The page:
In a bid to make dirty water fit for drinking, a team of scientists have come up with a device made up of “Veritable wonder material” graphene oxide sheets. The team of researchers developed the new device at Washington University in St. Louis. The graphene oxide sheets have been used in the device due to the fact that it is a good conductor of heat and electricity and turns out to be very useful in treating contaminated water. “We hope that for countries where there is ample sunlight, such as India, you’ll be able to take some dirty water, evaporate it using our material, and collect fresh water.” said Srikanth Singamaneni, one of the researcher. As per the new experiment, newly developed graphene-based biofoam sheets are laid on contaminated water, and with use on sun-rays the bacteria-produced cellulose and graphene oxide to form a bi-layered biofoam to convert filthy water into drinkable.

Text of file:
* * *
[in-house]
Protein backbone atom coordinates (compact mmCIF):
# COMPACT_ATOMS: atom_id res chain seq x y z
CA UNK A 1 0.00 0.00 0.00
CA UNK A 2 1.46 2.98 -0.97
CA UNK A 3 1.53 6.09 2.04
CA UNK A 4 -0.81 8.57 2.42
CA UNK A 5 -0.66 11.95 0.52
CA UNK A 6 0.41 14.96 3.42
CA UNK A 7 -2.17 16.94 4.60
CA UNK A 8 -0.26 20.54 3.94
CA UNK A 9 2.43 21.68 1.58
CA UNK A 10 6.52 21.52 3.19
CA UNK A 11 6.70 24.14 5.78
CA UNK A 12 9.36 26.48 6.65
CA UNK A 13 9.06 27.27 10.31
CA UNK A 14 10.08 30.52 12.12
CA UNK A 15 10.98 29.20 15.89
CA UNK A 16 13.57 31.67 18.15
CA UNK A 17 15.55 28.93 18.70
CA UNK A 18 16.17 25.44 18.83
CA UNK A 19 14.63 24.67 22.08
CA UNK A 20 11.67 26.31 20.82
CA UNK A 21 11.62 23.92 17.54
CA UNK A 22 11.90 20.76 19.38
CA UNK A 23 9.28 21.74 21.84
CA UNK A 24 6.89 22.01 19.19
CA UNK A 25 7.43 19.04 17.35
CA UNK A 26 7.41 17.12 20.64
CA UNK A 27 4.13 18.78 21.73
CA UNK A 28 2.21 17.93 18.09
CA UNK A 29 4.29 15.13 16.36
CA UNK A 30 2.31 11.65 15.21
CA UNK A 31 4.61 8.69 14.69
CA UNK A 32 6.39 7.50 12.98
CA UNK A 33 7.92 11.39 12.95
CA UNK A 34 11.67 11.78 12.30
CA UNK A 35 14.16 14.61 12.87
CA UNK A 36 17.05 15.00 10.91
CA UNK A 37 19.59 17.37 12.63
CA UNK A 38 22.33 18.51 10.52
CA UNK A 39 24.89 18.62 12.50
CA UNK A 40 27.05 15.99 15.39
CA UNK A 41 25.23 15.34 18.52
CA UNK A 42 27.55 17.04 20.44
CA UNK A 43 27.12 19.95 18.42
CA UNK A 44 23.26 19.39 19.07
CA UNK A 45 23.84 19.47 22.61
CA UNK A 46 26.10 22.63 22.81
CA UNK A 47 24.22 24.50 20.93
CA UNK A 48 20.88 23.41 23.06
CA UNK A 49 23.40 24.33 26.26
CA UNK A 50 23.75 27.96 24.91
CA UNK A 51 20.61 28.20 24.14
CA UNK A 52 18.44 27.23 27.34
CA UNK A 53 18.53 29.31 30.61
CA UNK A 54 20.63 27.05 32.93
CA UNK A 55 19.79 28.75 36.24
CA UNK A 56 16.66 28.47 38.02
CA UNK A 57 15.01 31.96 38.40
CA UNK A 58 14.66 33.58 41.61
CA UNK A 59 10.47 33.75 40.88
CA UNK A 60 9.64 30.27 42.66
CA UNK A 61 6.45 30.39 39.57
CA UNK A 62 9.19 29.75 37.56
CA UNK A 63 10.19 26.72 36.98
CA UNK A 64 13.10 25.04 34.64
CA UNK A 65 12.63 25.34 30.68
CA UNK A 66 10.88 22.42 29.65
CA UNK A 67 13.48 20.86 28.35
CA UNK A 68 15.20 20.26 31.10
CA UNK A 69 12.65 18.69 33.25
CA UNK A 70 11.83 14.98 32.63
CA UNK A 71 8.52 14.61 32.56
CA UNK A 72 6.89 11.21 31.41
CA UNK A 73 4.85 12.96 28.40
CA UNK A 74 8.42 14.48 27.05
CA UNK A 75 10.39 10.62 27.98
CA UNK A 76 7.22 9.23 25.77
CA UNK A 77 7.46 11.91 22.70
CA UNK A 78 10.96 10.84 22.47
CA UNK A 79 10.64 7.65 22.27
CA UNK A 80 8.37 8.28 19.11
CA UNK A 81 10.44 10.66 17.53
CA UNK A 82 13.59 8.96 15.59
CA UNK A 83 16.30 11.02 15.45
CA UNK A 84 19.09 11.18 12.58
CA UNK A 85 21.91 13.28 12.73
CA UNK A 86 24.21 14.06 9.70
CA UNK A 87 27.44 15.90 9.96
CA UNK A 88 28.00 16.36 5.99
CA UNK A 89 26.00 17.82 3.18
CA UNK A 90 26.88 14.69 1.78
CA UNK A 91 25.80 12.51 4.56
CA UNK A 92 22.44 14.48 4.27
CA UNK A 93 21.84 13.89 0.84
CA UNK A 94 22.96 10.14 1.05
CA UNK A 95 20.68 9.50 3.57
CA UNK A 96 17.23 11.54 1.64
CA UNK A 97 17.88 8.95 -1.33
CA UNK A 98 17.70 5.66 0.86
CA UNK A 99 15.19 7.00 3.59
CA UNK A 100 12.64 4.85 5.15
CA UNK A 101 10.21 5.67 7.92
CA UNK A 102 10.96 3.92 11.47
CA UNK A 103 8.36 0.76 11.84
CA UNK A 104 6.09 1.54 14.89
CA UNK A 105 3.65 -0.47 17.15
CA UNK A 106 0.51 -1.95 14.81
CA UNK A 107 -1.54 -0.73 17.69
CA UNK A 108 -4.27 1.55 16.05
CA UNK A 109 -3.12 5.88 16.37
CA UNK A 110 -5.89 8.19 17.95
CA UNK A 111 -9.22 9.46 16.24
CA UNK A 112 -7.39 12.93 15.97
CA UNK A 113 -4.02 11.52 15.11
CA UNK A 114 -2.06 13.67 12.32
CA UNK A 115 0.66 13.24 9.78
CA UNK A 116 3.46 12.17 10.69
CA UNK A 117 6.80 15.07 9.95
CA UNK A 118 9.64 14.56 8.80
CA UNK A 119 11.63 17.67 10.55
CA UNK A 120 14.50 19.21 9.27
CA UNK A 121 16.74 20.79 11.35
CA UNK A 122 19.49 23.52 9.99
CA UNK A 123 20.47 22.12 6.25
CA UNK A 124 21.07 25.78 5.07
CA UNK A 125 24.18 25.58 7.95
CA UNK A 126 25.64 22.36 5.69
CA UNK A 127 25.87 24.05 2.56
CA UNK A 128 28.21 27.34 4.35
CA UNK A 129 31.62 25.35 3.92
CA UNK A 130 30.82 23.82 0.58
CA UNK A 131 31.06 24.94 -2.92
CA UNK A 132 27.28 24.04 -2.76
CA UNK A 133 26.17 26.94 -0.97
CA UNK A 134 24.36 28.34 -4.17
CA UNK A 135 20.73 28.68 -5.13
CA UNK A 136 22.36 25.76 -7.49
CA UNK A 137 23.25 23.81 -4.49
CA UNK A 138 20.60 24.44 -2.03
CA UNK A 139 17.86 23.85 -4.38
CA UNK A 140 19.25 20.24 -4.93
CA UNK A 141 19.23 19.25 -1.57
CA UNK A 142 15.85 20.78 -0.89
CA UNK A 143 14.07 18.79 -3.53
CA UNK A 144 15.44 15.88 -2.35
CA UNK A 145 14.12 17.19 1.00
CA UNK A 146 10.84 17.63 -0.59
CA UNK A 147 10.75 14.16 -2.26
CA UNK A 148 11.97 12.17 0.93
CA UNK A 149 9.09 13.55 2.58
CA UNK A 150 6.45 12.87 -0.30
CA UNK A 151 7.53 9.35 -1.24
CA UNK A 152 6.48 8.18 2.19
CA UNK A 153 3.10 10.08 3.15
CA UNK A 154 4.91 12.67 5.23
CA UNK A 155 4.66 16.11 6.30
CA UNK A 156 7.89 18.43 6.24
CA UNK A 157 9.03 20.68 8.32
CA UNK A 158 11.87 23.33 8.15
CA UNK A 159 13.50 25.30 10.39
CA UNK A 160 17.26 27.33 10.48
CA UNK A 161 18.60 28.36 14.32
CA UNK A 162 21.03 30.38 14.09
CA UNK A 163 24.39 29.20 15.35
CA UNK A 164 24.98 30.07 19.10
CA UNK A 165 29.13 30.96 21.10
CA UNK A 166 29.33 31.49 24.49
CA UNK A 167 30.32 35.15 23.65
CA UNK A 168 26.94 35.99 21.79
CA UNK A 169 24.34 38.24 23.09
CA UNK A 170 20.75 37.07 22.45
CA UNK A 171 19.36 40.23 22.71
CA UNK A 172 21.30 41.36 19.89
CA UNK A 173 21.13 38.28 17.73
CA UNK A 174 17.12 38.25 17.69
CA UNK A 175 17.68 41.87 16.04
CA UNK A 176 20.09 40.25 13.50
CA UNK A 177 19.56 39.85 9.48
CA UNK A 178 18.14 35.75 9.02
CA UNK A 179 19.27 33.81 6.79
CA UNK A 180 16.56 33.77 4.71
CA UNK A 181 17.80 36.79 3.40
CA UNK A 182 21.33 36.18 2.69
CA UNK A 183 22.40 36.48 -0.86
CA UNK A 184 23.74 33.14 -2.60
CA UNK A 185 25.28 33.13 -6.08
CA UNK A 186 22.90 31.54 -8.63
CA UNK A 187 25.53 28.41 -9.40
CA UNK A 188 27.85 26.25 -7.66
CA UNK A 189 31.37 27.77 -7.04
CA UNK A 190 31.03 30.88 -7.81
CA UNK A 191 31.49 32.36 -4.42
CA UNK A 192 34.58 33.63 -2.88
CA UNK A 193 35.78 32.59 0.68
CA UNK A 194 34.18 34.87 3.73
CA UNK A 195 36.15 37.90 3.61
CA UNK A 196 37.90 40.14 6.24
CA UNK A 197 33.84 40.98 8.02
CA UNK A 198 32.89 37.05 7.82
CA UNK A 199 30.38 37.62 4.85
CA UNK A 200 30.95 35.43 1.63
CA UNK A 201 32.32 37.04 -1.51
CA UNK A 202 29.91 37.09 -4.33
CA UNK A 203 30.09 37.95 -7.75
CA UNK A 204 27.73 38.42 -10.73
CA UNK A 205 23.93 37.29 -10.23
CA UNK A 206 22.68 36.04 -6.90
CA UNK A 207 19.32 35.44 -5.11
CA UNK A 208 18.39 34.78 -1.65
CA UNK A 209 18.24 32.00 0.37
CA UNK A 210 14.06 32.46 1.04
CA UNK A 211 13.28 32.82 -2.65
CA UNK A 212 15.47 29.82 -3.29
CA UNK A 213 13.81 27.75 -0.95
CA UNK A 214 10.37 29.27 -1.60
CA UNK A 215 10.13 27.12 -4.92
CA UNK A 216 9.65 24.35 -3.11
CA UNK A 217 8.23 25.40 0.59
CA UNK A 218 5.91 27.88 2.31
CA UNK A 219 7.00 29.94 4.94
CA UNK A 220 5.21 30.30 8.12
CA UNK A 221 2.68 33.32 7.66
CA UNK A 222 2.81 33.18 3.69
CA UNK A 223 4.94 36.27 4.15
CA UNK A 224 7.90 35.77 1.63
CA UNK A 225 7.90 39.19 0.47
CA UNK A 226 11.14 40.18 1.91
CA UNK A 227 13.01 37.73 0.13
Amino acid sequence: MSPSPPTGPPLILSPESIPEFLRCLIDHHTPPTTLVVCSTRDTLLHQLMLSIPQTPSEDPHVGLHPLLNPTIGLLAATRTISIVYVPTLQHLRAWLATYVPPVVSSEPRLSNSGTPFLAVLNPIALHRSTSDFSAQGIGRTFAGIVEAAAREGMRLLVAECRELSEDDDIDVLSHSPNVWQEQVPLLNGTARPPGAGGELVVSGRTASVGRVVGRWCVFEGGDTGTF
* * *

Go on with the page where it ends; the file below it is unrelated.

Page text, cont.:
“The design of the material is novel here. You have a bi-layered structure with light-absorbing graphene oxide filled nanocellulose at the top and pristine nanocellulose at the bottom. When you suspend this entire thing on water, the water is actually able to reach the top surface where evaporation happens, ” Singamaneni said.
“Light radiates on top of it, and it converts into heat because of the graphene oxide, but the heat dissipation to the bulk water underneath is minimized by the pristine nanocellulose layer. You don’t want to waste the heat; you want to confine the heat to the top layer where the evaporation is actually happening.”
The cellulose underneath the bi-layered bioform ultimately acts as a sponge which then evaporates at the top most layer. While evaporating, the water leaves behind suspended residue or salts.
[with agency inputs]